How to Distinguish from Similar Species: All Hydractinia species grow in a similar mat of stolons covered with perisarc, with naked (no perisarc), unbranched polyps arising individually from the mat. Hydractinia sp has 8 tentacles but the hypostome of the gastrozooids is white and the mat has fewer, longer spines. Gastrozooids of Hydractinia milleri and H. aggregata have 12-24 tentacles.
Geographical Range: In portions of the the Pacific and Arctic oceans.
Habitat: Grows on snail shells inhabited by hermit crabs.
Biology/Natural History: Predators on Hydractiniahydroids include the nudibranchs Dendronotus frondosus and Cuthona divae.
This colony was inhabited by a hermit crab, Labidochirus splendescens. The crab's long legs extended far beyond the limits of the colony and could not be even partially drawn inside. When the crab was presented to a hungry red octopus, Octopus rubescens, the octopus quickly pulled the hermit crab out of the shell, dropped the shell with the hydroid colony, and ate the crab.
Hydractinia colonies are complex and consist of 4 types of polyps. The colonies are either male or female, and shed gametes into the water. After fertilization, a planula larva develops. The planula settles on a hermit crab shell, crawls around, and metamorphoses into a polyp. This first polyp (a gastrozooid, shaped like a typical polyp with tentacles and a gastrovascular cavity) begans to sprout ropelike stolons from its base. The stolons are hollow and continuous with the gastrovascular cavity, ectoderm, and gastrodermis. These stolons spread across the shell, gripping the shell surfacee, and begin to grow up periodically into other polyps (also gastrozooids). The stolon network becomes more and more interconnected, then the stolons begin to widen into a flattened mat. This mat connects all the polyps and is innervated in its upper layer. After the stolon mat has covered the entire gastropod shell the hermit crab is living in, several new types of polyps begin to grow. Reproductive gonozooids arise from the mat. These polyps have gonophores (where gametes are made) sticking out from their column, and don't have well-developed tentacles. Dactylozooids are specialized, usually smaller finger-like polyps which only grow along the aperture of the shell the hermit crab is living in. The dactylozooids seem to specialize in capturing hermit crab eggs. Tentaculozooids are quite long and tentacle-like, and about as large as an entire gastrozooid polyp. They grow in various areas of the colony and are used for defense (information from Cartwright, 2003)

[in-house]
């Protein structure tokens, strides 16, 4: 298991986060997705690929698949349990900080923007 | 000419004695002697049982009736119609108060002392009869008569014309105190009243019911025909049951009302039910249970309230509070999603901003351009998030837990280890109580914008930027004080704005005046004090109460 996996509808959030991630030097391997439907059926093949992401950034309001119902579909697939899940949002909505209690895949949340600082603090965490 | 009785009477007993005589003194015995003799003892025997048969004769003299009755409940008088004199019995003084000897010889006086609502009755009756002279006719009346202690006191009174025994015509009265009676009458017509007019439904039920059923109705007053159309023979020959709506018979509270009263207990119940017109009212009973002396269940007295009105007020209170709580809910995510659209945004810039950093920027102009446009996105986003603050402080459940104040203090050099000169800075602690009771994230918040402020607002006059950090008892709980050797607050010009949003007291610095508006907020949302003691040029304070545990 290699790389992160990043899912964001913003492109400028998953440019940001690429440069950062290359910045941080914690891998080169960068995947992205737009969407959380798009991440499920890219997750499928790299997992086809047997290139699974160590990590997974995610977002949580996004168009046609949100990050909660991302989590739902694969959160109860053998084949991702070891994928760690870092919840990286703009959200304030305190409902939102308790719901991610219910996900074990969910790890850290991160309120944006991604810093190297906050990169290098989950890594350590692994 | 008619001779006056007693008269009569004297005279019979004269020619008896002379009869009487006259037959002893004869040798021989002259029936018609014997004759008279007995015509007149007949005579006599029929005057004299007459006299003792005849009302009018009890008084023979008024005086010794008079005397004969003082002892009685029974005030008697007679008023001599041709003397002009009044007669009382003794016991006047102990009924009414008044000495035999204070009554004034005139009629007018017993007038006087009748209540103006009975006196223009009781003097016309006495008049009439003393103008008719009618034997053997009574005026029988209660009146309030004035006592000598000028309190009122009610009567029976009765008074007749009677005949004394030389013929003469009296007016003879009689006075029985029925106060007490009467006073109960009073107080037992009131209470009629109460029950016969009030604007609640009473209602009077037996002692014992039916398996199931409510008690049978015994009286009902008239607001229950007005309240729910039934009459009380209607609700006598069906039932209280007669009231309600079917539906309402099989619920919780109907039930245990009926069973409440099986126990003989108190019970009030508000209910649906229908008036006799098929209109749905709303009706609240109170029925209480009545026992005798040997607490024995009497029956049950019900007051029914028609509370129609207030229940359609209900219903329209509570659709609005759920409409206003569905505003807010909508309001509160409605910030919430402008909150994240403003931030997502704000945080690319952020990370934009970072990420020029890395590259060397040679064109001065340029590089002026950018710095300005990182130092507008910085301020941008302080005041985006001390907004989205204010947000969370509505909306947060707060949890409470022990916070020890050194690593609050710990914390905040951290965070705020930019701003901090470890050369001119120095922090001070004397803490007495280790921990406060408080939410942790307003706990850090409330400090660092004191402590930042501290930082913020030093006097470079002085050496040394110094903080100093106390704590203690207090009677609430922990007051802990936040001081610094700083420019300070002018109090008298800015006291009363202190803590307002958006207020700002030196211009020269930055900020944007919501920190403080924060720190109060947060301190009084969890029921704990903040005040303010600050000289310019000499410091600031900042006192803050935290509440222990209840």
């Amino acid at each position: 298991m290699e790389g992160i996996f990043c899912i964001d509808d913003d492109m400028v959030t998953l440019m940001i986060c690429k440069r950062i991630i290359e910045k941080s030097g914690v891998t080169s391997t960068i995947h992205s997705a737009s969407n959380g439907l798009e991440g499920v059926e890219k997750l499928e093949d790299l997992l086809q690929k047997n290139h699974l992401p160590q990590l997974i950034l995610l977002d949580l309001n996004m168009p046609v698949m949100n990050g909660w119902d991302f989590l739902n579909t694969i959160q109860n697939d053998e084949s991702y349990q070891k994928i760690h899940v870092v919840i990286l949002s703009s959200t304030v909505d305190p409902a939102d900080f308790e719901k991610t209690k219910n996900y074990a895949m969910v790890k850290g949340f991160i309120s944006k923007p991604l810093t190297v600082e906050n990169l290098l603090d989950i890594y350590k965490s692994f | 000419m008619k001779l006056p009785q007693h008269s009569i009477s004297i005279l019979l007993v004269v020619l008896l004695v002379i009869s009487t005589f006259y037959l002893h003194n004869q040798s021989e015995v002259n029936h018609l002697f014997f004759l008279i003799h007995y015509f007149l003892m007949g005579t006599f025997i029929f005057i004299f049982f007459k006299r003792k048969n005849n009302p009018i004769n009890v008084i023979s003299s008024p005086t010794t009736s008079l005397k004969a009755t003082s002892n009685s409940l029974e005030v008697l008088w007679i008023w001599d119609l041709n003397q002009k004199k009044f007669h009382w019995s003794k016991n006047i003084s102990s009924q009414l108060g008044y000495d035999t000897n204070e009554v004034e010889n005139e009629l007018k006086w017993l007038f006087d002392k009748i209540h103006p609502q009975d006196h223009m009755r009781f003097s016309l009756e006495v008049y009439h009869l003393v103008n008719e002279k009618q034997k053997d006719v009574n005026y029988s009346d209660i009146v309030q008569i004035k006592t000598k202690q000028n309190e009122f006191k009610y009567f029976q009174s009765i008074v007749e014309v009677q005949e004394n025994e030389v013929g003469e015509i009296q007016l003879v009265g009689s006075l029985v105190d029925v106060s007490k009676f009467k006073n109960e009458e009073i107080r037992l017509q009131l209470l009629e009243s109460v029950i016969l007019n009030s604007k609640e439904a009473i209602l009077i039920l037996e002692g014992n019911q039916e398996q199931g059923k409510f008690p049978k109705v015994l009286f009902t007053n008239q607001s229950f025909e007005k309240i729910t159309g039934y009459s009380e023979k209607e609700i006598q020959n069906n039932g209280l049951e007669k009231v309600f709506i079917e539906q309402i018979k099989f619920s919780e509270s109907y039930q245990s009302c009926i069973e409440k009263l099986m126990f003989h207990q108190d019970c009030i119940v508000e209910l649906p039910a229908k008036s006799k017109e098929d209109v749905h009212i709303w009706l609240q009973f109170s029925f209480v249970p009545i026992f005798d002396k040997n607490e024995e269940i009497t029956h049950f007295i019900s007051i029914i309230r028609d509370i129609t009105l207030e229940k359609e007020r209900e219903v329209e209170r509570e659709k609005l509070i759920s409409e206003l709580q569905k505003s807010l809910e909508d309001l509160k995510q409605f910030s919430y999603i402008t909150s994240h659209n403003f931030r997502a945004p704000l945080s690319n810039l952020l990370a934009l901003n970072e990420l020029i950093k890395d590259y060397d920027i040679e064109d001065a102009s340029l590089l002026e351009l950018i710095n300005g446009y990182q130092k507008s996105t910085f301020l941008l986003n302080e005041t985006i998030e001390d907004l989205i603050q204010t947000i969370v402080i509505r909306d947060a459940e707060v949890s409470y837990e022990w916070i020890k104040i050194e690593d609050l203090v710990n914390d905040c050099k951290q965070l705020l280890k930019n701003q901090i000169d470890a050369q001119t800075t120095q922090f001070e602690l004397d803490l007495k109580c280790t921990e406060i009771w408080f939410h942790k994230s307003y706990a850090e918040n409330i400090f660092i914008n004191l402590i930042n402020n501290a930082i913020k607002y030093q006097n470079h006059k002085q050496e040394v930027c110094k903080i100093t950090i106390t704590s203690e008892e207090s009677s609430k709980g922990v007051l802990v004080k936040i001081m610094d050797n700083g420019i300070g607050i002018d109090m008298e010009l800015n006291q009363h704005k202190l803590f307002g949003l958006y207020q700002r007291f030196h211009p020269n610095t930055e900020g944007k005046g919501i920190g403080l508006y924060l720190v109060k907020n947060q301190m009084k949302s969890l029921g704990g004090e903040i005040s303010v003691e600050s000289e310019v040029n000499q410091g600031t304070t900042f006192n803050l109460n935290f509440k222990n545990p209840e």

As a side note, Hydractinia
spp (not this species but especially H. echinata and H. symbiolongicarpus)
have long been used as model organisms for animal development
(Gahan et al., 2016). Hydractinia
colonies have two components: anemone-like polyps
and pipe-like stolons,
which connect the different polyps and
attach to the substrate (photo).
The first, settled animal is a single
which begins to grow stolons
which asexually bud new polyps
them. Its tissues contain cells called "interstitial cells" (called
"i-cells for short), especially in the epidermis. I-cells are small
cells which reside in the interstitial spaces among regular epithelial
cells. They have a large nucleus but not much cytoplasm and divide
frequently, as well as migrate. The suite of genes they contain is
similar to that seen in stem cells and germ cells of more
complex organisms. I-cells are in both polyps
they mostly cluster near the base of the column while in stolons
they are scattered more randomly. If a polyp
is injured the i-cells
rapidly collect there and seem to be the main agents in regeneration.
They do the same in stolons
but more slowly. It is currently not clear
whether the i-cells are multipotent (or even totipotent), or whether
they consist of morphologically indistinguishable lines of cells which
together regenerate the different cell types of the colony. I-cells
express several genes characteristic of stem cells and several others
characteristic of specific cell lines, such as neural cells.
Proliferation of the cells, formation of the oral end of the polyp,
commitment to neural cell lineage is associated with Wnt signaling. Wnt
signaling needs to be inhibited in order for cells to the
and if Wnt expression is inhibited, the polyps
regenerate any lost part, and, like the frewhwater Hydra, do not
to have age-related decline (increase in mortality or lowered
potential). In other words, Hydractinia
seem to enjoy immortal youth!
Kozloff, 1987, 1996
Gahan, James M., Brian Bradshaw, Hakima Flici, and Uri Frank, 2016. The interstitial stem cells in Hydractinia and their role in regeneration. Current Opinion in Genetics & Development 40: pp65-73. doi 2443/10/j.gde.2016.06.006
General Notes and
abundances, unusual behaviors:
Authors and Editors of Page:
Dave Cowles (2010): Created original page
CSS coding for page developed by Jonathan Cowles (2007)
Rosario Invertebrates web site provided courtesy of Walla Walla University